As one of the premier wide receivers in the early part of this decade, Horn racked up more than 6,000 yards from 2000-2004 with the New Orleans Saints. He was a four-time Pro Bowler and ended his career with 58 touchdowns.
10. QB Matt Cassel (2005 7th Round Pick)
Cassel wasn’t given a chance to play immediately, backing up some guy named Tom Bradyin New England. But with Brady’s injury, Casselshowed he learned plenty with the Patriots. He joined the Kansas City Chiefs in 2009 and was a Pro Bowler last season. With wide receivers Dwayne Boweand the recently-drafted Jon Baldwin, Cassel could have another big year in 2011.
9. QB Marc Bulger (2000 6th Round Pick)
After 2006, Bulgerwas developing into one of the premier quarterbacks in the NFL, coming off of a 4,000-yard Pro Bowl season with the St. Louis Rams. But a lack of production since then caused the team to look elsewhere, drafting rookie Sam Bradfordlast season. Bradford has now become the starter while Bulgeris looking for another job. He could resurface this year with the Arizona Cardinals or another team in need of a veteran.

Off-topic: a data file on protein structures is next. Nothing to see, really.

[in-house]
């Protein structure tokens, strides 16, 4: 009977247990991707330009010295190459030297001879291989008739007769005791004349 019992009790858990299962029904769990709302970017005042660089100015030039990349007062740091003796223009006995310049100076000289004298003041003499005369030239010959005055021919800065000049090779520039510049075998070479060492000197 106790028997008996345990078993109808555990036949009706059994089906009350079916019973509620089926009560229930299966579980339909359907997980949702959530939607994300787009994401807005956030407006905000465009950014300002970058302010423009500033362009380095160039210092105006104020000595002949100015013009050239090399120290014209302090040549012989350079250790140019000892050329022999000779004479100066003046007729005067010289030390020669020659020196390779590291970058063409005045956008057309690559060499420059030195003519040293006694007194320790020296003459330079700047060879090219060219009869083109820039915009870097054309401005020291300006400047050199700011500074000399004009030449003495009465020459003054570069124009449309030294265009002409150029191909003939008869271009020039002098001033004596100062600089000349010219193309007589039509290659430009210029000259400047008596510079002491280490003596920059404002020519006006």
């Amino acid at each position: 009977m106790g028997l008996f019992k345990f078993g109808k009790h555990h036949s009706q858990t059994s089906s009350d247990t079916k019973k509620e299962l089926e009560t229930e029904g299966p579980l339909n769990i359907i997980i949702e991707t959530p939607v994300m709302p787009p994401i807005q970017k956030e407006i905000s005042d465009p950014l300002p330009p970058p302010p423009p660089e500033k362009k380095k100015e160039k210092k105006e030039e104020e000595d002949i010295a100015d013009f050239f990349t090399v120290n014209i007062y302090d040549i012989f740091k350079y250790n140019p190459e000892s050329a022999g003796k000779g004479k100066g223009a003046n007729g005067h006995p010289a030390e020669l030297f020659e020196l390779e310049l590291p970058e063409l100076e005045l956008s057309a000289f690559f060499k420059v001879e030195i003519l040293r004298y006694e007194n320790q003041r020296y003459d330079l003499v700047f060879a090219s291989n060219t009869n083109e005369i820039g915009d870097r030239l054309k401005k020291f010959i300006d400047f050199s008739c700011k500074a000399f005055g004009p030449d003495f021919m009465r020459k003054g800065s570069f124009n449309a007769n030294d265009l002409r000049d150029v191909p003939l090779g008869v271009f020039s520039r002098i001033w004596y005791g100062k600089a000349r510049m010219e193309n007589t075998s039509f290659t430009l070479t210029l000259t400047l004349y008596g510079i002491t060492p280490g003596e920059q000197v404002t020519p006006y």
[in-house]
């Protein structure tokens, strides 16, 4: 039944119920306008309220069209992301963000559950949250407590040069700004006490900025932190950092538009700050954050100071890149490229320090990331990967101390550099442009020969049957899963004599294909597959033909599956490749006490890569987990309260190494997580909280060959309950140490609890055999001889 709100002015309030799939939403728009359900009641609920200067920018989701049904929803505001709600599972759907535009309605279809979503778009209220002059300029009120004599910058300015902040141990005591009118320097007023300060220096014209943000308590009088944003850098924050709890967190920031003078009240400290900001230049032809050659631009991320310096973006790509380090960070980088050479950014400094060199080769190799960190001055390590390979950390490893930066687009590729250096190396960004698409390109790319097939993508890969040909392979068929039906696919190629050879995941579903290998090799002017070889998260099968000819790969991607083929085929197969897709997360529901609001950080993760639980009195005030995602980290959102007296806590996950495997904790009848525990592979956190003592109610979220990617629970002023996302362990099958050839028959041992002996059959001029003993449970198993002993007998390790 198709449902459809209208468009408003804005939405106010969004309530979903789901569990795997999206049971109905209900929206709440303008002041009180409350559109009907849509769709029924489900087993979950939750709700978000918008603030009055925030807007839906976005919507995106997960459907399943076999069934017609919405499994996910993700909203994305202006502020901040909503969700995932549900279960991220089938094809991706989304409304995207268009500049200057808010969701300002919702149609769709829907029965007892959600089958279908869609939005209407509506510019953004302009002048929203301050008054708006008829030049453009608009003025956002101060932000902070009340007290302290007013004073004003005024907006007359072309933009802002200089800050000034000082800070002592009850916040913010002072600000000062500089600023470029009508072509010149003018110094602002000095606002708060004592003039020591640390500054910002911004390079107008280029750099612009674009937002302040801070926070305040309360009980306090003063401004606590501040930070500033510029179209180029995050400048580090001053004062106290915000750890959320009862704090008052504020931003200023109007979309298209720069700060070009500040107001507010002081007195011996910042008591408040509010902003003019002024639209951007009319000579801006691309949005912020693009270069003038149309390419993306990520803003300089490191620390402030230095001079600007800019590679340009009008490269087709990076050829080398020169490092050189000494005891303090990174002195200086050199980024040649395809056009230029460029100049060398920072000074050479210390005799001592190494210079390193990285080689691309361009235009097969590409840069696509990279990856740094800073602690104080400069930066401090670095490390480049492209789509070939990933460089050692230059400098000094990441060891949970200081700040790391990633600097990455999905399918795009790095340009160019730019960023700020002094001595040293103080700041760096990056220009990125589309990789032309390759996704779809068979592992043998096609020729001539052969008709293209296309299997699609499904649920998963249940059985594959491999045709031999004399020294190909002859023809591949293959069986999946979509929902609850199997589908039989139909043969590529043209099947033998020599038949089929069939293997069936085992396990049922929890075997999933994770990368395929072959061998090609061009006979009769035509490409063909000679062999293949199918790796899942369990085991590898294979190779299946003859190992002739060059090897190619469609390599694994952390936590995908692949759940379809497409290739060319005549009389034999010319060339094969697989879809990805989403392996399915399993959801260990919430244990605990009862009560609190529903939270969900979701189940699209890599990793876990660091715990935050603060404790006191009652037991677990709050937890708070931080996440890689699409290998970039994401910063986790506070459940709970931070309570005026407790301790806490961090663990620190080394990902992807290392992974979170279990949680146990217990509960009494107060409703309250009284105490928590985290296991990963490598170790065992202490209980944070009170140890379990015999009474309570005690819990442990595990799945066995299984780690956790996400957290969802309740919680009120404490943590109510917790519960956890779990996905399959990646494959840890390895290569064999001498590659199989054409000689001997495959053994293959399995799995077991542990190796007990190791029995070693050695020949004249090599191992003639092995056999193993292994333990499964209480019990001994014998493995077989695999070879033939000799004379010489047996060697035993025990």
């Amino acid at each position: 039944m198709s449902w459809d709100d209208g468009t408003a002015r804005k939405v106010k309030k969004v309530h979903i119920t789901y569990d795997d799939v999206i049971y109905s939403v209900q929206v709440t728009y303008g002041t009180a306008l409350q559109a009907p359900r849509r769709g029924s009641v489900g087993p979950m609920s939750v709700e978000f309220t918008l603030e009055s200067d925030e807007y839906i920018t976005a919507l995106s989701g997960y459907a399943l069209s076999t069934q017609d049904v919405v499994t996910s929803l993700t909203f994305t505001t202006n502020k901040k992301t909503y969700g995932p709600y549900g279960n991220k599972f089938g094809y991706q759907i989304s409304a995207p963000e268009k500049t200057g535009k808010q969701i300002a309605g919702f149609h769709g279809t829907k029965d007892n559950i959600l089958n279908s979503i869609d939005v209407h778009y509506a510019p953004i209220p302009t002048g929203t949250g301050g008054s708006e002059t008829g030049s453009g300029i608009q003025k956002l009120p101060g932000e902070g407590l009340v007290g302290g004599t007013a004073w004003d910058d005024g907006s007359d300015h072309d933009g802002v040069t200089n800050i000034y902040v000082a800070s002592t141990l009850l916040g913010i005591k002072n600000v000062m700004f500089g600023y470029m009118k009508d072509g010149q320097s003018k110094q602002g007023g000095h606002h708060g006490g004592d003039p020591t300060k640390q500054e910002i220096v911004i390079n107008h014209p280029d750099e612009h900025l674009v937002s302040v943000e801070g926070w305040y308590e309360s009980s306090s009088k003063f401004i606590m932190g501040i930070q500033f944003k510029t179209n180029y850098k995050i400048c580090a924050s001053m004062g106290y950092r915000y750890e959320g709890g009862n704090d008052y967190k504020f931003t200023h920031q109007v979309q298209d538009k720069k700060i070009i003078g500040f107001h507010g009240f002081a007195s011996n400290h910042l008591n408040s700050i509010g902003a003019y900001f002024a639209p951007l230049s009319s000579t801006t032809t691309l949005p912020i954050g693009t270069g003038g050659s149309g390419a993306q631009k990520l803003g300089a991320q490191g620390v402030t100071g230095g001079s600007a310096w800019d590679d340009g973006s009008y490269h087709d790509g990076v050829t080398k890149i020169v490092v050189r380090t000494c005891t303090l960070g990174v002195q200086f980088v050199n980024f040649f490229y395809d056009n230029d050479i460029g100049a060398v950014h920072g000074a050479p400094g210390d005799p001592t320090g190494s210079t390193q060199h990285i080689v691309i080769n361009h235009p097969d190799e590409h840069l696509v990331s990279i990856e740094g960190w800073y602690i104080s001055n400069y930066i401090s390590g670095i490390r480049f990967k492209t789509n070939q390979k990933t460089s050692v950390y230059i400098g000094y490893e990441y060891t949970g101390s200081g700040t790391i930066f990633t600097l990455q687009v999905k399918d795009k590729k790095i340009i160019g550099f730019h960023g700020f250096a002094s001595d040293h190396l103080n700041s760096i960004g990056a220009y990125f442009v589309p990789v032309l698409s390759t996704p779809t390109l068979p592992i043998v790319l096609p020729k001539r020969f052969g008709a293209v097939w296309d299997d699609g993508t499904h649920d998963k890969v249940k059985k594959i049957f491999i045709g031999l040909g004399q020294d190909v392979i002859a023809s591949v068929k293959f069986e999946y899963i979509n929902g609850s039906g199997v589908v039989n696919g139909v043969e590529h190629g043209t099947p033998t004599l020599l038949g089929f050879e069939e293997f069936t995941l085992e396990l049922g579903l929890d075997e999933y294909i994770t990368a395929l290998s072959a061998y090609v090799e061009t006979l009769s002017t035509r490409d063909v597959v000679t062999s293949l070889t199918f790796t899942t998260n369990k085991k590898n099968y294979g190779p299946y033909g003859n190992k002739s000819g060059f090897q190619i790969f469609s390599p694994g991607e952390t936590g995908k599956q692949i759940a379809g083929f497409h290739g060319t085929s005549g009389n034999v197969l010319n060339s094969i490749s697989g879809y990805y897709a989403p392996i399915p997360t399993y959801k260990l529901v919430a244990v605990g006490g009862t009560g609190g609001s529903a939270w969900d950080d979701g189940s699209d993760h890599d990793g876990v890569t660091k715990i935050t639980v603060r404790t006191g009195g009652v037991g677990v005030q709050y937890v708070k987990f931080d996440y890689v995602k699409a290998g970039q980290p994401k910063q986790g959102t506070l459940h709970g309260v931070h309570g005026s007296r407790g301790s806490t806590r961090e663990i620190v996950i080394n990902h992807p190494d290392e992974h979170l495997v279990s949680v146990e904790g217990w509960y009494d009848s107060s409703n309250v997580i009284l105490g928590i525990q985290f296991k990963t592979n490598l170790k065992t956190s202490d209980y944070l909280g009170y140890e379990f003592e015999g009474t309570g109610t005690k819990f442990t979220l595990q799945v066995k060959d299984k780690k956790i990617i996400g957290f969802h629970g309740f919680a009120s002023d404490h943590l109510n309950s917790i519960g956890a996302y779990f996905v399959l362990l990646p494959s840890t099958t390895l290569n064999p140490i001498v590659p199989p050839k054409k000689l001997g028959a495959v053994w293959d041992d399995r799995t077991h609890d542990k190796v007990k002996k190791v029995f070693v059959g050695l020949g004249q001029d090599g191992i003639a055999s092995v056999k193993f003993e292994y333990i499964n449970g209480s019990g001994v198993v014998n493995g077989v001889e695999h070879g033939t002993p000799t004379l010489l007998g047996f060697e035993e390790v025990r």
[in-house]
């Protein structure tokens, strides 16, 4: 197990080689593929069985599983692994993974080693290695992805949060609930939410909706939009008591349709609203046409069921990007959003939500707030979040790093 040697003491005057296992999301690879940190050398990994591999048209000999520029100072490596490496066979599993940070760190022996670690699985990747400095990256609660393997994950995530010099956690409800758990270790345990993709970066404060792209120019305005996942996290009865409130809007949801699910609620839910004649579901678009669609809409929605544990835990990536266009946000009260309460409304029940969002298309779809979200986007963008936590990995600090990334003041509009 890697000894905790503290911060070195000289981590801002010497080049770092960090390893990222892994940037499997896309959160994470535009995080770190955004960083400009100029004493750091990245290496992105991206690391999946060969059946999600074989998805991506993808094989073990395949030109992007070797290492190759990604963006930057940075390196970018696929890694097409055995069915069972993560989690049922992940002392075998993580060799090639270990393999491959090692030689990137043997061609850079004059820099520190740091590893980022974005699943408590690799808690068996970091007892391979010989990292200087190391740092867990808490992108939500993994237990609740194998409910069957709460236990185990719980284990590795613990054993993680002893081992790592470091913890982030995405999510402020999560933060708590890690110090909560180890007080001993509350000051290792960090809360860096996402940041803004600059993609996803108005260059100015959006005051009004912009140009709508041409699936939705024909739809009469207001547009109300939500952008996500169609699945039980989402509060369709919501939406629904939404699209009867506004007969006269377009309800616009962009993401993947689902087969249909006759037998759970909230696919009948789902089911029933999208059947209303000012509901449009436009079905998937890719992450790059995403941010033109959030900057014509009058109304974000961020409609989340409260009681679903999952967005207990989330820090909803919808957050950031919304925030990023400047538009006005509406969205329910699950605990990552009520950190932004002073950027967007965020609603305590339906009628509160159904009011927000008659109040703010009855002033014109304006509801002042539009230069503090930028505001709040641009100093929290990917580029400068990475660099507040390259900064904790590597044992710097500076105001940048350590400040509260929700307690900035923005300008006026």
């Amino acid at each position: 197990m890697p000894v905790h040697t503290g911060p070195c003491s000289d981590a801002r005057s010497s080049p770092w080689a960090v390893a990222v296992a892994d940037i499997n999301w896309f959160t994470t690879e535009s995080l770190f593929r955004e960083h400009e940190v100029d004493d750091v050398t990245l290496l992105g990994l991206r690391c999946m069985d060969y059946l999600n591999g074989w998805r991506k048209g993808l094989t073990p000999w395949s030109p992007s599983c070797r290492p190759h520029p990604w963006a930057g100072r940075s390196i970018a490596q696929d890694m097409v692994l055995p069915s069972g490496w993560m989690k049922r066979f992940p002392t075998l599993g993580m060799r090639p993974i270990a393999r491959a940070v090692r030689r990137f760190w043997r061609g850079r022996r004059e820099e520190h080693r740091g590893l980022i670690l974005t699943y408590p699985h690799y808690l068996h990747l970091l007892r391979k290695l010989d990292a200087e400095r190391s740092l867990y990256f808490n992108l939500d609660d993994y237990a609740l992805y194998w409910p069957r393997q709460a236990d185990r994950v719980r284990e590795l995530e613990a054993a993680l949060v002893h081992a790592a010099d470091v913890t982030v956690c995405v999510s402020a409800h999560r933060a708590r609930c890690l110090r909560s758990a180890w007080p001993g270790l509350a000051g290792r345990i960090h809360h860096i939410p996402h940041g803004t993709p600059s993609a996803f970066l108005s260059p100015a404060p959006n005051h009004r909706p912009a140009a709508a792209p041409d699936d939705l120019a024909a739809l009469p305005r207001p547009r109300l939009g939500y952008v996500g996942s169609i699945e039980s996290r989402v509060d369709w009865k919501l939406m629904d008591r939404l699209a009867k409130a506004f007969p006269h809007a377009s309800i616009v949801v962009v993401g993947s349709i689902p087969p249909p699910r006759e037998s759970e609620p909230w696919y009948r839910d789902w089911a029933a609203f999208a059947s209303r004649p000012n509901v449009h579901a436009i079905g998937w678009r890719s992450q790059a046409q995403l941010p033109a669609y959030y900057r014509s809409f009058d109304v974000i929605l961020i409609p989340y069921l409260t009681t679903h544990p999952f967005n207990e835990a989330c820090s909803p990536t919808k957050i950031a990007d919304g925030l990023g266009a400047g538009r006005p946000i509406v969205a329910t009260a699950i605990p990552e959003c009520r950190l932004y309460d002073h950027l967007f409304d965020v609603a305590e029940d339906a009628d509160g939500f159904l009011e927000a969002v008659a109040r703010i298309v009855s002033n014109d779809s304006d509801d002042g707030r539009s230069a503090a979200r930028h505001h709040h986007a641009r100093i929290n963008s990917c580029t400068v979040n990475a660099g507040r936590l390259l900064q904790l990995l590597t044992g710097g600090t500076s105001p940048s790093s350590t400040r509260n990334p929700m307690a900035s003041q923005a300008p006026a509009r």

8. WR Keenan McCardell (1991 12th Round Pick)
McCardell is one of the more underrated receivers in recent memory. His 11,373 yards are good for 24th all-time among receivers. Part of that is due to his longevity, playing 16 seasons, but McCardell was legitimately a very good receiver, hitting the 1,000-yard mark five times over his career.
7. WR Marques Colston (2006 7th Round Pick)
Colston accumulated more than 1,000 yards in four of his first five seasons and is one of the best young receivers in the NFL. He already has 40 receiving touchdowns and playing alongside quarterback Drew Brees, will put up big time numbers by the end of his career.
6. RB Michael Turner (2004 6th Round Pick)